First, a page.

DVD available at Amazon.com
Judah Friedlander….Boss Man
Dimension Films presents Feast. Screenplay by Marcus Dunstan and Patrick Melton. Running time: 87 minutes. Unrated. Theatrical release: Sept 22, 2006. DVD release: Oct. 17, 2006.
A man walks into a bar, holds up a nightmarish beast’s head and tells everyone that if they want to live, they’ll do what he says because there’s more on the way. Not exactly the best “man walks into a bar” joke, but a promising set up for a low budget horror flick.
Feast was the product of the third season of Project Greenlight. The reality show features Ben Affleck, Matt Damon and Chris Moore picking a “non-Hollywood” script and an aspiring director to make a low budget indie film. After crashing and burning with two coming-of-age films, the trio teamed up with Wes Craven to back a horror flick thinking that it would scare up box office action.
Unfortunately, they won’t be raking in any Grudge bucks off this film since it’s nearly gone straight to video. It’s a shame, because it might have had a chance to spook folks at the drive-in this pumpkin season. The film has plenty of action and scares crammed inside a small space.
Feast doesn’t give us much time to breathe before the hero shows up at a remote roadhouse in the desert holding the head of creature. All the various characters inside the bar have to snap out of their mundane barfly lives and figure out ways to fight off the the gruesome man eating beasts. And there’s plenty of man eating on the screen. But what chance should a monster have against Henry Rollins, Trench (from Naughty By Nature) and Judah Friedlander? These people are doomed. At least there’s a couple of tough women in the bunch who look alluring when covered in blood and spitting out orders.
To make matters worse for the humans, the phone lines are down so they can’t call the cops for help. Their only chance of survival is to use every weapon in the roadhouse against the mysterious menace. Luckily, the rough and tumble bar has plenty of guns, bats and even a bear trap. It’s almost a fair fight.
The film looks better than most of the cheese that ends up as SciFi Channel original movies. I do have a few problems with Feast. When the characters are introduced, a funny caption appears that sums up their lives and life expectancy. While this might seem funny, it creates the sensation that you’re watching the introduction to a videogame. Are we supposed to click a button to choose a character? There’s not that many amazing characters to select. This isn’t quite the cast of Alien. The characters often come off as human shaped dog biscuits eager to be devoured by the monsters. The only memorable performance comes from Friedlander who proves his comic wit can’t be obscured by puss and maggots. He’s shines while decomposing.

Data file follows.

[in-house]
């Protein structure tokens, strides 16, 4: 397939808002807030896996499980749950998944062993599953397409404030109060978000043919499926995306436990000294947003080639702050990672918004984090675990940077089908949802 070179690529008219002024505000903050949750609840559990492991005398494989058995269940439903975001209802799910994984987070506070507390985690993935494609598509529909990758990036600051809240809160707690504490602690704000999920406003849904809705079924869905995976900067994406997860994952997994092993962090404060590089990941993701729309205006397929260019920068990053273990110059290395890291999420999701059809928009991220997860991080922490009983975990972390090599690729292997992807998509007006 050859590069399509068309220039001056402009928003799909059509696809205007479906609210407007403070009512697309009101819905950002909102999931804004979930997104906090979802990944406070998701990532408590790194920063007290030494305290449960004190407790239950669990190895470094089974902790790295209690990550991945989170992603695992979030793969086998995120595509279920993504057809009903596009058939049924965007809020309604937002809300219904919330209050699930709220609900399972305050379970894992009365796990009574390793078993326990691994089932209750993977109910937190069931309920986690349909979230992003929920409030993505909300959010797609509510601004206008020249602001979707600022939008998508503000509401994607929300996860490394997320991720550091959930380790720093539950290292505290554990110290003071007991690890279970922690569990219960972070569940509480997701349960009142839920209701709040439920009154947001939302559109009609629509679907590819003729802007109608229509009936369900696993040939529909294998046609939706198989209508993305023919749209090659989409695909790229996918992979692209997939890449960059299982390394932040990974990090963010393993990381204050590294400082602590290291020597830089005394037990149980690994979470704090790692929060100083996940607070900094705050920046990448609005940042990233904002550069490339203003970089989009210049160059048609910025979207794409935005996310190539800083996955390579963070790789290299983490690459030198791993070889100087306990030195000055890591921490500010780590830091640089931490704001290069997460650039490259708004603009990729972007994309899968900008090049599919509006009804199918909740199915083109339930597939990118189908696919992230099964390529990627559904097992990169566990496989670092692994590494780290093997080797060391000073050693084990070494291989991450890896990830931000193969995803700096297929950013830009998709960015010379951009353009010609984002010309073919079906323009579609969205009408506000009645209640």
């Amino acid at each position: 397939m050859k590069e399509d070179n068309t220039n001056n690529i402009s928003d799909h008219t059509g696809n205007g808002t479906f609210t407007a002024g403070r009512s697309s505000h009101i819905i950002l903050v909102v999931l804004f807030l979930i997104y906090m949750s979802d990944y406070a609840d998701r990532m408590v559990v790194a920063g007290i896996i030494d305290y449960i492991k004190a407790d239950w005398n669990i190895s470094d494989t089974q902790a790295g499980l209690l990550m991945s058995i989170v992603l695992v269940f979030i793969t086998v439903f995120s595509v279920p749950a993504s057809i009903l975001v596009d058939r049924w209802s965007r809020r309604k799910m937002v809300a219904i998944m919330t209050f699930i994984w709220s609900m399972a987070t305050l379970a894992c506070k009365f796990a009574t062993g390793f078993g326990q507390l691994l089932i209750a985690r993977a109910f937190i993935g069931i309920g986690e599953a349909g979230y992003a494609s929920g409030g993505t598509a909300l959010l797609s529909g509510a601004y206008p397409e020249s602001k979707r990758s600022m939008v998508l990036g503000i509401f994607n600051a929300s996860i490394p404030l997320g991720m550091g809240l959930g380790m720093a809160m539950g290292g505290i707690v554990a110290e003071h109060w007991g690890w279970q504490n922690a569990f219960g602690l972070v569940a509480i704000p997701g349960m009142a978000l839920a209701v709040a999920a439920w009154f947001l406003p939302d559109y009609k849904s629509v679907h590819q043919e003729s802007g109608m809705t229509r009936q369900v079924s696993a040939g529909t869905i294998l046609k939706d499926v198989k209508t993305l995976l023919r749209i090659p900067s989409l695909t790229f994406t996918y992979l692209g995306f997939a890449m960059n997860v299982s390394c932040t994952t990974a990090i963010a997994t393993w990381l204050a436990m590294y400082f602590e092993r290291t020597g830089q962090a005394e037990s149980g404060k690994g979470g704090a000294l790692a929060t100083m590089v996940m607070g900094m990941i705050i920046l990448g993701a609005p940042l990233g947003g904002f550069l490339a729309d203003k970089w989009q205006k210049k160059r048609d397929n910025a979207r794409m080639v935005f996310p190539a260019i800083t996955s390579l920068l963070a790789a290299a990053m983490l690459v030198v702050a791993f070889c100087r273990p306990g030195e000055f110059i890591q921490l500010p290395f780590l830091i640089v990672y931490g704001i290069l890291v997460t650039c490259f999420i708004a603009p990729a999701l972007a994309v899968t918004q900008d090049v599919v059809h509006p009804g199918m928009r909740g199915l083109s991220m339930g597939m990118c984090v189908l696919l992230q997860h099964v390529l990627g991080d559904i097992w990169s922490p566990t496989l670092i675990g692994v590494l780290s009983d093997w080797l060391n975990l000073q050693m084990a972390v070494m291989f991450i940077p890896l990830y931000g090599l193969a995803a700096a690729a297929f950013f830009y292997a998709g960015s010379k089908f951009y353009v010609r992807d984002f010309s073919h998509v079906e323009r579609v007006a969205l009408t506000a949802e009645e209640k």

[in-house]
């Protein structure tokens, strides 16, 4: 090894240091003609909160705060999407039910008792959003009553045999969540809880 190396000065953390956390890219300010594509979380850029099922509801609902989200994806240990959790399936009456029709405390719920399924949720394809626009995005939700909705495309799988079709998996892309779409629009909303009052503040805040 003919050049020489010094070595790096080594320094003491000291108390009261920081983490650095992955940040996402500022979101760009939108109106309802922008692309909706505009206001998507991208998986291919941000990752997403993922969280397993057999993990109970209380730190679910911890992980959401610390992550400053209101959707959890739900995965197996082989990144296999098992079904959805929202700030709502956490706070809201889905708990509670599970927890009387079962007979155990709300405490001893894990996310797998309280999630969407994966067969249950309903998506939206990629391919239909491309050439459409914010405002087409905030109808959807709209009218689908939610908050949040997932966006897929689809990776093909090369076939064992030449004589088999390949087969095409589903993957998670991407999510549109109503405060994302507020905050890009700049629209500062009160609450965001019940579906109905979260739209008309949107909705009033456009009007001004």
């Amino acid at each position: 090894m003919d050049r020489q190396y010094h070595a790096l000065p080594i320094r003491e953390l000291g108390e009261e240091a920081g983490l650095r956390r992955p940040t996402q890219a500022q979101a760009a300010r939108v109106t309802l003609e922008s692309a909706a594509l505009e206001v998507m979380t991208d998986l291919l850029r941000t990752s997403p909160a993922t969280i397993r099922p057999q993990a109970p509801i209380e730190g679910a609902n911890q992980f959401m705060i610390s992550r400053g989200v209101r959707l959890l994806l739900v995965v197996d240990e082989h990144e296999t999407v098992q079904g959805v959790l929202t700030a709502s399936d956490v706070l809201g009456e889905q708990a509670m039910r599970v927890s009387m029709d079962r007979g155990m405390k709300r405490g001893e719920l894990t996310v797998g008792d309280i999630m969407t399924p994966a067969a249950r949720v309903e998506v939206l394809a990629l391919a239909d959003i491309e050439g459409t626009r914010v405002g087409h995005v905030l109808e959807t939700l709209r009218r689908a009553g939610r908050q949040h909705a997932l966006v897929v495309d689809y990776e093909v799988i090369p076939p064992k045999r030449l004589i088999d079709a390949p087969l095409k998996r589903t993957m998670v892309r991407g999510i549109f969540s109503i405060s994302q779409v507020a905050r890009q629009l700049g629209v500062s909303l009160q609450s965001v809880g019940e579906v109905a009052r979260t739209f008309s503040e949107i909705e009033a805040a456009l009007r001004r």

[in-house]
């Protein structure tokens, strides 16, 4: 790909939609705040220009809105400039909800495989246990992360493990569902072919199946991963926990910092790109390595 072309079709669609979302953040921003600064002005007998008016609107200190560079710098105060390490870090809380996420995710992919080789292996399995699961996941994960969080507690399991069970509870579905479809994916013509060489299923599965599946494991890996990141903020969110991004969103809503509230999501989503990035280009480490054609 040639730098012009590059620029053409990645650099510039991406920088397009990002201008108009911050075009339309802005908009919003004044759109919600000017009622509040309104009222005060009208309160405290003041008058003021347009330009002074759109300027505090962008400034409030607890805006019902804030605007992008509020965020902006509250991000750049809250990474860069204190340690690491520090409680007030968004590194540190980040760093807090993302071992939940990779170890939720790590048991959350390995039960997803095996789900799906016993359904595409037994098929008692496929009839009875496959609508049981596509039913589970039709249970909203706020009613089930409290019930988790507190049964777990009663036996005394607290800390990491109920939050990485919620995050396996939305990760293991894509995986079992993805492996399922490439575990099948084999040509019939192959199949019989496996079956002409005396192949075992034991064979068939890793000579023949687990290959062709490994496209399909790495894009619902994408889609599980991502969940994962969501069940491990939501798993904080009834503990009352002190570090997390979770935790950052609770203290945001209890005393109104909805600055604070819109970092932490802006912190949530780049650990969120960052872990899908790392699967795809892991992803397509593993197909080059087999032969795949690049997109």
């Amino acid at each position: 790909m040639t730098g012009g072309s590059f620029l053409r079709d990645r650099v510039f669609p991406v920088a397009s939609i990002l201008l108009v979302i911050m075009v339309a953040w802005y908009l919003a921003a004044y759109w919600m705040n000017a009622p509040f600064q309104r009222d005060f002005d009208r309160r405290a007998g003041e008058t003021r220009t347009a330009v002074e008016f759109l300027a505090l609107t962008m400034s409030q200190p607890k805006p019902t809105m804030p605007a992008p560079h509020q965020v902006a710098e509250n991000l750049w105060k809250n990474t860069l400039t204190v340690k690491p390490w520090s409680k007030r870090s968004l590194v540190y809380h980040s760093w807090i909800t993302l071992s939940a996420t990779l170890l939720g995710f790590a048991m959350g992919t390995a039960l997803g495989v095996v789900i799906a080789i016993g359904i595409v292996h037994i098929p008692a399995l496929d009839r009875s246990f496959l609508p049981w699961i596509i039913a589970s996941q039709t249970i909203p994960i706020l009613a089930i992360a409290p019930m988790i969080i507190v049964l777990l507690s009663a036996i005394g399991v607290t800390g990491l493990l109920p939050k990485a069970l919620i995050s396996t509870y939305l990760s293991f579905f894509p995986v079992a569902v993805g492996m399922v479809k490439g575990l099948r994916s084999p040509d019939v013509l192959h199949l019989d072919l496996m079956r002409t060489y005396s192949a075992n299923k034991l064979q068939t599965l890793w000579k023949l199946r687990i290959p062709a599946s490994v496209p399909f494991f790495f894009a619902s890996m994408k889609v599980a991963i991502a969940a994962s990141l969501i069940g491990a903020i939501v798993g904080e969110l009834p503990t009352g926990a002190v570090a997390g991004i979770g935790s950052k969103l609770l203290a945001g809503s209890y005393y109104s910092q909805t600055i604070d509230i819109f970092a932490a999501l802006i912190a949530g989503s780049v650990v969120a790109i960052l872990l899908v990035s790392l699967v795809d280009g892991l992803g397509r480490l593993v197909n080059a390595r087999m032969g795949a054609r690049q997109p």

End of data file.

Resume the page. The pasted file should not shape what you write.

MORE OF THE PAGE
The ultimate star of the film is the creature effects. Gary Tunnicliffe and his crew created live action effects that will make you retch. Have you ever seen a severed beast’s penis bouncing around on the floor? There’s no lame CGI attacking these poor souls. It’s all fur and latex fury unleashed. When the real face of the monster is exposed, it’s a devouring machine. Tunnicliffe knows how to create a fright without relaying on a bunch of code programmers.
Besides showing off survival skills, Feast answers the question of what would Jason Mewes (Jay of Jay and Silent Bob fame) look like if his face was torn off. This is a good selection if you’re hankering for a low budget gross out scare-fest for Halloween weekend.
The picture is 2.35:1 anamorphic.
The soundtrack is English Dolby Digital 5.1. The subtitles are in English and Spanish.
The commentary track features director John Gulager, producers Mike Leahy & Joel Soisson, writers Marcus Dunstan & Partrick Melton and creature and makeup effects designer Gary Tunnicliffe. Everyone is in the same room, but there’s a lot of dead space. They really needed a moderator tossing out questions.
Blood On The Cutting Room Floor (a.k.a. Deleted Scenes) 7:39 – Here’s five scenes that didn’t make the final cut. The alternate ending shows the original demise of the mama creature.
Horror Under The Spotlight: Making Feast 11:08 – This is a letdown since we don’t get a condensed version of the Project Greenlight series. Director John Gulager talks about having to direct his father Clu Gulager, a veteran character actor.
The Blood And Guts of Gary Tunnicliffe 9:33 – A tribute to the true star of this film. He breaks down the monster suits and the effects. It’s amazing what he did on such a tight budget.
A small Feast of Outtakes 3:01 – A batch of blooper moments involving blood getting sprayed unexpectedly.
Feast Soundtrack Promotion 0:32 – just an advertisement.
The Inside Pulse:
Much better than the tripe that ends up on SciFi. And there’s not as much dead time in the film since we get right to the big ugly creatures eating the folks in the roadhouse. It’s good and gross. Too bad it went straight to video (if you don’t count a rather lame weekend theatrical release). Rent it for Halloween fun.
|The DVD Lounge’s Ratings for Feast
||RATING(OUT OF 10)
||7(NOT AN AVERAGE)|